Sunday, January 13, 2008

"Tell Romeo It Was Strictly Business. I Always Liked Him."

I've often thought that you can learn most things that you need to know about life by watching The Godfather, and it's starting to look like the Cleveland Browns' decision to consign Todd Grantham to the ash heap of history is a case in point.

Browns fans were surprised earlier this week when Grantham, who was given a three-year extension last June and who had been mentioned as a possible successor to Romeo Crennel, was fired from his position as the team's Defensive Coordinator. The surprise was heightened by the fact that Phil Savage had recently made statements about not wanting to make major changes in the coaching staff during the offseason.

Three days ago, John Taylor's column in The Orange and Brown Report clarified the situation, and this morning, The Plain Dealer even figured it out. As Taylor noted, several players reportedly stated that Grantham "'schemed behind RAC’s back' in an effort to get him fired before the bye so that he could take over as the interim head coach and, possibly, secure the position for years to come." The Plain Dealer quoted one insider as saying that "Grantham overplayed his hand and it backfired."

Well, I guess that makes Grantham the NFL's answer to Sal Tessio. Remember Sal? He's the one who tried to betray Michael by setting him up to be killed by the Barzini family after Don Corleone's death. When Tom Hagen told Tessio that it was time to go, and that he should bring his playbook with him, he figured out that he'd overplayed his hand:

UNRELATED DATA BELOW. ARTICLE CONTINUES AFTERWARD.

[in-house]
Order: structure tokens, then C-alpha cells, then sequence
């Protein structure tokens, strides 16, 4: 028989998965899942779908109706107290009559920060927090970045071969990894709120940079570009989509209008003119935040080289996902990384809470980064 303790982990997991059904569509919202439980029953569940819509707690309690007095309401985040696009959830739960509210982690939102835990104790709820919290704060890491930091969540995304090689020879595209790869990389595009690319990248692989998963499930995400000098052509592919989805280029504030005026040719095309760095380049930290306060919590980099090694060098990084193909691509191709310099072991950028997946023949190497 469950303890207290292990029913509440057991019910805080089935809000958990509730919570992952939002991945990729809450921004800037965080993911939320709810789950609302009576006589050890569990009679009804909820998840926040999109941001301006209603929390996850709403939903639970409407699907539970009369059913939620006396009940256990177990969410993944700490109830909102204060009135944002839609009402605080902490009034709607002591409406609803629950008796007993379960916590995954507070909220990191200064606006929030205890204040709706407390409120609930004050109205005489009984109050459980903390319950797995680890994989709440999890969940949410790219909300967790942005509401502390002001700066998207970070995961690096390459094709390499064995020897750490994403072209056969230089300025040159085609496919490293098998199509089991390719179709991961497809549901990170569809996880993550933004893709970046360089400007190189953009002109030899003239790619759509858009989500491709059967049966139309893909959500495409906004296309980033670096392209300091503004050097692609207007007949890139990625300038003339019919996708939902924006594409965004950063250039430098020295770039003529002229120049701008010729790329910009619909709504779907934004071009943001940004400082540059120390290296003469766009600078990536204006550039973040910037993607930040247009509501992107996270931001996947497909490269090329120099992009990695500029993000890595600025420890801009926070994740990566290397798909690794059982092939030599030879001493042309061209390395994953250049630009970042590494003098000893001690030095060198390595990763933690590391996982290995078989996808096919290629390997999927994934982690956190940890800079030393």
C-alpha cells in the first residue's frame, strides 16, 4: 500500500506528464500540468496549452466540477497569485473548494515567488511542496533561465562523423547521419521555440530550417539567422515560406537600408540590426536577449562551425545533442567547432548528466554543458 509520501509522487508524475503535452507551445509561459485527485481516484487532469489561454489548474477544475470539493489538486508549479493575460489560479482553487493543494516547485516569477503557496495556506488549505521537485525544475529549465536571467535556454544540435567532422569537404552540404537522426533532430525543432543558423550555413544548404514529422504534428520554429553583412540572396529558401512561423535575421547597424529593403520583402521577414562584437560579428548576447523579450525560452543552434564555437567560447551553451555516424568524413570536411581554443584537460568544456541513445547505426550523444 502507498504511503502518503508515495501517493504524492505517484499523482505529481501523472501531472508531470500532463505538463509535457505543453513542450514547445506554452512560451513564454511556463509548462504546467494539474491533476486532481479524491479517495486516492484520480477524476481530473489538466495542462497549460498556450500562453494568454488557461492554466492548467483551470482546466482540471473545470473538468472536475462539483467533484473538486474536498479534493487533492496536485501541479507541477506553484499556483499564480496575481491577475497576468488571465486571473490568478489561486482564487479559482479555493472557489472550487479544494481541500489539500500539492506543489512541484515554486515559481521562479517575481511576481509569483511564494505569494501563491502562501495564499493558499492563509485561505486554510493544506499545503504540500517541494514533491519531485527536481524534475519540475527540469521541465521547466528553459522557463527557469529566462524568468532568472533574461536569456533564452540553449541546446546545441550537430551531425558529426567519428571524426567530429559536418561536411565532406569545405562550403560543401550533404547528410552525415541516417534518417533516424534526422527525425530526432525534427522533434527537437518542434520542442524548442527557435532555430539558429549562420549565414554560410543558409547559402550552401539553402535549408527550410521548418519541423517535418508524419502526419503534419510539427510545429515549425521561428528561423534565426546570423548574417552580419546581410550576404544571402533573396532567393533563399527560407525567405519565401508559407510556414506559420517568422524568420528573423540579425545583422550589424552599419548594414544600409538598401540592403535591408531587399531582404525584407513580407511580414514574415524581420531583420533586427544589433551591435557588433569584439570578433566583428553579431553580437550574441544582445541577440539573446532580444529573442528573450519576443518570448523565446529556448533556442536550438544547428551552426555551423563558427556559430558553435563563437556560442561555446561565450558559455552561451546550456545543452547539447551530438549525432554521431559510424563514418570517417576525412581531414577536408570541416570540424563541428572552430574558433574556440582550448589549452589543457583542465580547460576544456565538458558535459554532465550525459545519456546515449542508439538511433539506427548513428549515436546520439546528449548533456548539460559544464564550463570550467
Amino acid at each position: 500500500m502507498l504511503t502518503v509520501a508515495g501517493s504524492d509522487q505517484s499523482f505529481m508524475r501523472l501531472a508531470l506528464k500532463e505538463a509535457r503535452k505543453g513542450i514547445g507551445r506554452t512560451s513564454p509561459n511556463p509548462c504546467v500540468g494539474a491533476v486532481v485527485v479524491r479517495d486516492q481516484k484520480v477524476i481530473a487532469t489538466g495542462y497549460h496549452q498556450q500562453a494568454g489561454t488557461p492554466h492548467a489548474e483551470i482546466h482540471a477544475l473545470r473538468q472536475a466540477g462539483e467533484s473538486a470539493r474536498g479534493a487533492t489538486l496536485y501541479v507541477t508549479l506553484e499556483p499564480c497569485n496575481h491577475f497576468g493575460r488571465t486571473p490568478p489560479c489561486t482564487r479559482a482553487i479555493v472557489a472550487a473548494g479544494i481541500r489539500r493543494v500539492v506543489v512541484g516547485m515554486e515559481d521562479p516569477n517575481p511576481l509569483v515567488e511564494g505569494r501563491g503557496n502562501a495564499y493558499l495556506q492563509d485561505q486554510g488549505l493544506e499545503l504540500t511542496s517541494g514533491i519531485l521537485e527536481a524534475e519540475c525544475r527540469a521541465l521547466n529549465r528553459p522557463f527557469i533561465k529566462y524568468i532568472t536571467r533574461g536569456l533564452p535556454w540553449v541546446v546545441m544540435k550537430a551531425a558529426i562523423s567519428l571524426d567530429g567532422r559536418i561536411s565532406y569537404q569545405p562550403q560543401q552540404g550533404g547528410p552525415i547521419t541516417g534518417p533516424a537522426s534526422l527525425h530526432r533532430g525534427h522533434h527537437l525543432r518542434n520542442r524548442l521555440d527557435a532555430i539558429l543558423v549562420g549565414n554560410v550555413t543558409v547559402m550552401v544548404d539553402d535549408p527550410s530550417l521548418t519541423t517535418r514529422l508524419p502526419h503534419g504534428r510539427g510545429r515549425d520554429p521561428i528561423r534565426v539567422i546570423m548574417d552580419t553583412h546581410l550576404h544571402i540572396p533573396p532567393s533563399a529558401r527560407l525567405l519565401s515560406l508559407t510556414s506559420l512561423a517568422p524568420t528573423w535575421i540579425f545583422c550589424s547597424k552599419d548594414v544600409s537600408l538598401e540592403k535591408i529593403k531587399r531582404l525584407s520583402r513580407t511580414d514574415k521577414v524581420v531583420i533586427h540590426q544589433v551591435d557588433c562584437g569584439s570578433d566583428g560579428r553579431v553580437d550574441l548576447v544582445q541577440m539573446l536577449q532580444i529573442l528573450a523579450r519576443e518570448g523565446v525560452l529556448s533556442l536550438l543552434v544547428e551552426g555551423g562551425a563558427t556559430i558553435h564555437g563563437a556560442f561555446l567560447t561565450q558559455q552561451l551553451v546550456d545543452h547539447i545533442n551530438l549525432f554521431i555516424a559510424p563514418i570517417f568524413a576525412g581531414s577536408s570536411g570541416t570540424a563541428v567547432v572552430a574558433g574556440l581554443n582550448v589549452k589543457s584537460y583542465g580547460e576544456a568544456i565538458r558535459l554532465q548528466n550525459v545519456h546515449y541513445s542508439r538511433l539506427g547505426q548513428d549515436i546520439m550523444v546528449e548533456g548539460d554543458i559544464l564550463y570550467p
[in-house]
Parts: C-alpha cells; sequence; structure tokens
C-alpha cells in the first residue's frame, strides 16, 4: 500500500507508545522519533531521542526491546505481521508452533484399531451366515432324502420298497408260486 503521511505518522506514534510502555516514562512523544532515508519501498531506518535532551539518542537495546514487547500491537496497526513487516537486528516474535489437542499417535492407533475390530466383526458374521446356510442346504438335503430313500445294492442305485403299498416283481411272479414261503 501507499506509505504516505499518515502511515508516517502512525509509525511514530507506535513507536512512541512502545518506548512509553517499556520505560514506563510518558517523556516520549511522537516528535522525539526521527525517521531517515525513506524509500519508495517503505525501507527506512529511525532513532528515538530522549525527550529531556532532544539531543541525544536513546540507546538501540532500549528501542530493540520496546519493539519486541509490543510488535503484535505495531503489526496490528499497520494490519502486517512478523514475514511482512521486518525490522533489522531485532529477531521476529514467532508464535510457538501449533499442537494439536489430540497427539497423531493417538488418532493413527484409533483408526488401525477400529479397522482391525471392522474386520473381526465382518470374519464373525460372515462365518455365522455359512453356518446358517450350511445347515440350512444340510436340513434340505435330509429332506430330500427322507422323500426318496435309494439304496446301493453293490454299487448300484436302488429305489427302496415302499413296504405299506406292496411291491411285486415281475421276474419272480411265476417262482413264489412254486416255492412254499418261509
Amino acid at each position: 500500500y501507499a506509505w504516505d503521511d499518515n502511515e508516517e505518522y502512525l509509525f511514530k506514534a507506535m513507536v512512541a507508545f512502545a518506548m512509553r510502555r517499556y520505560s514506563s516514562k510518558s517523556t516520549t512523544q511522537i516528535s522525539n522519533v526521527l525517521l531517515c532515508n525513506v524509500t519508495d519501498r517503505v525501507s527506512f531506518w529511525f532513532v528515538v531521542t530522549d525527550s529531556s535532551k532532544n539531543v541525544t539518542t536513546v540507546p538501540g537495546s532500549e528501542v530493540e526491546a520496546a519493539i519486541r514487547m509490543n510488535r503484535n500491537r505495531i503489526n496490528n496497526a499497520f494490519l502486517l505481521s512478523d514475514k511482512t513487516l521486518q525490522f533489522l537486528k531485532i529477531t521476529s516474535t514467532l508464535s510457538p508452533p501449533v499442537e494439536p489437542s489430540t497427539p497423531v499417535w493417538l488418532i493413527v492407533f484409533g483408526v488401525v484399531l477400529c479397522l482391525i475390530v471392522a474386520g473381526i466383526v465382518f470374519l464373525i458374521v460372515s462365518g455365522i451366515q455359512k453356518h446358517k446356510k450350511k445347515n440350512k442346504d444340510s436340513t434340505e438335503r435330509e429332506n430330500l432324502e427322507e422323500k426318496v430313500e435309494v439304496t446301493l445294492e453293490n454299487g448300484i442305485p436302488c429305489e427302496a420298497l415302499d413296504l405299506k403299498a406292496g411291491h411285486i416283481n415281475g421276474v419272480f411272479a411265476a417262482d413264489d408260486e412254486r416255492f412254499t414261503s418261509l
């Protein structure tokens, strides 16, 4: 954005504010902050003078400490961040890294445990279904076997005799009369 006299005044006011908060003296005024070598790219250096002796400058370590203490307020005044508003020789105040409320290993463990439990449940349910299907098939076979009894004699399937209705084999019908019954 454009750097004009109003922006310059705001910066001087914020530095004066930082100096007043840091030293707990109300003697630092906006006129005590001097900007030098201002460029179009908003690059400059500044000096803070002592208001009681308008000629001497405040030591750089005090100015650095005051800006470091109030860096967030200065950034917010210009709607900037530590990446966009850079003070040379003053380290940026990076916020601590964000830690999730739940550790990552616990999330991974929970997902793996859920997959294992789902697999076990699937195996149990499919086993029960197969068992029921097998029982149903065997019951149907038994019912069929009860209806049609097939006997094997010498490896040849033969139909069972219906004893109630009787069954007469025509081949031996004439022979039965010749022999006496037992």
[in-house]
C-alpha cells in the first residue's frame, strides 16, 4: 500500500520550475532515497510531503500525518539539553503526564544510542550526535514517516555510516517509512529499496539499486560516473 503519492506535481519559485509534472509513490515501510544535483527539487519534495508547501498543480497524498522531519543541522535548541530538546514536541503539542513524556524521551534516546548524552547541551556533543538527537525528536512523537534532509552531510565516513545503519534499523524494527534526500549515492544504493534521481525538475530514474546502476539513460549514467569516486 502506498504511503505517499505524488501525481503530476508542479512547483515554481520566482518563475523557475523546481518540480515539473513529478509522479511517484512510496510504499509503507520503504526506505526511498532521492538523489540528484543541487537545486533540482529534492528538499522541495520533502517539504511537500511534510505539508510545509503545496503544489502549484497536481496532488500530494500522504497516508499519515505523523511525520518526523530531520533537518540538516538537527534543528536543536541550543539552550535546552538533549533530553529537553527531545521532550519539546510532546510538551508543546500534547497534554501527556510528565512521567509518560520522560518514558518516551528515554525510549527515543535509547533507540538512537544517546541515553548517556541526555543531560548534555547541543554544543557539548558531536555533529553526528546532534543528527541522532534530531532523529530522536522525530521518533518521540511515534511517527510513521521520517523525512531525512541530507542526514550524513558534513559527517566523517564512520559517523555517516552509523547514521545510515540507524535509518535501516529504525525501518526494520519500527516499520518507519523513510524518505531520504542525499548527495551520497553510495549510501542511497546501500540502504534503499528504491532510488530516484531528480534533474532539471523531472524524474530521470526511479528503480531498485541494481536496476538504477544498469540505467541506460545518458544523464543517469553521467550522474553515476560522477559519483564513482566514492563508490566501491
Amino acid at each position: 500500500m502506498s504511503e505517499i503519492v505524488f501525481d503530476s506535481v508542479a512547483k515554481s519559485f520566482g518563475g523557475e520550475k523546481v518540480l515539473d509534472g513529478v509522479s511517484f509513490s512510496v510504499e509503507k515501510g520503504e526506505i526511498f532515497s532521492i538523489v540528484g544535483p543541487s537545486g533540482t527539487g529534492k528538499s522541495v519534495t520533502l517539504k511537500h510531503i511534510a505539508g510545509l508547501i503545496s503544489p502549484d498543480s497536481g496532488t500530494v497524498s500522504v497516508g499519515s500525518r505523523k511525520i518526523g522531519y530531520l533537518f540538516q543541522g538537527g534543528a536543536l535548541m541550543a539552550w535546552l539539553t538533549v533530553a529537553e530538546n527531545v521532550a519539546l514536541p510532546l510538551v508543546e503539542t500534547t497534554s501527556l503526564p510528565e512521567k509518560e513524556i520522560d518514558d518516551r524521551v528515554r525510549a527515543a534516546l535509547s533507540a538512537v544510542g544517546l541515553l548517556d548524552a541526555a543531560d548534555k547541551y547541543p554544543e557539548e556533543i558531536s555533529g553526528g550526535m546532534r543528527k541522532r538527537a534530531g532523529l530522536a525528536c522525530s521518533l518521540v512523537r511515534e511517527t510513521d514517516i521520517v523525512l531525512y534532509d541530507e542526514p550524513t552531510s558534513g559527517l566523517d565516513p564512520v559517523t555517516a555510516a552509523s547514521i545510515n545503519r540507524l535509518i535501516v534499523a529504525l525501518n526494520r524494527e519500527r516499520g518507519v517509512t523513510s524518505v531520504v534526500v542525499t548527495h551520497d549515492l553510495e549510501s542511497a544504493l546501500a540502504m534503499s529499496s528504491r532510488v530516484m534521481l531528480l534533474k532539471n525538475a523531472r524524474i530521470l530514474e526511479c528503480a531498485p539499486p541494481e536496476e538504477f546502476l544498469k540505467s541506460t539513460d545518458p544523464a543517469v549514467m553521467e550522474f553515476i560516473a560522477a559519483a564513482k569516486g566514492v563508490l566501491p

Tessio: Can you get me off the hook, Tom? You know, for old times' sake?
Tom Hagen: Can't do it, Sally.
Tessio: Tell Michael it was strictly business. I always liked him.
Tom Hagen: He understands that.
I'm sure Romeo Crennel understands it too, Todd. But the bottom line's the same. As far as the Cleveland Browns are concerned, Todd Grantham sleeps with the fishes.

2 comments:

Erik said...

There seems to be some politicking involved in why Grantham was fired, but I still think the main reason Grantham got the axe was the Browns defense regressed statistically each year he was at the helm.

If the Browns rival the 2000 Ravens every year, I think Romeo and Grantham figure out a way to coexist. The combination of power-usurping and shitty play was too much to overcome.

It will be interesting to see where Grantham ends up. A D-coordinator who oversaw three straight years of steadily-worsening play from his defense, at the same time he made a play for his boss's job. Not a great 1-2 punch to have with your reputation if you're looking to get hired on elsewhere.

Joey Peeps said...

In the words of Michael Corleone, "It's always the smart one."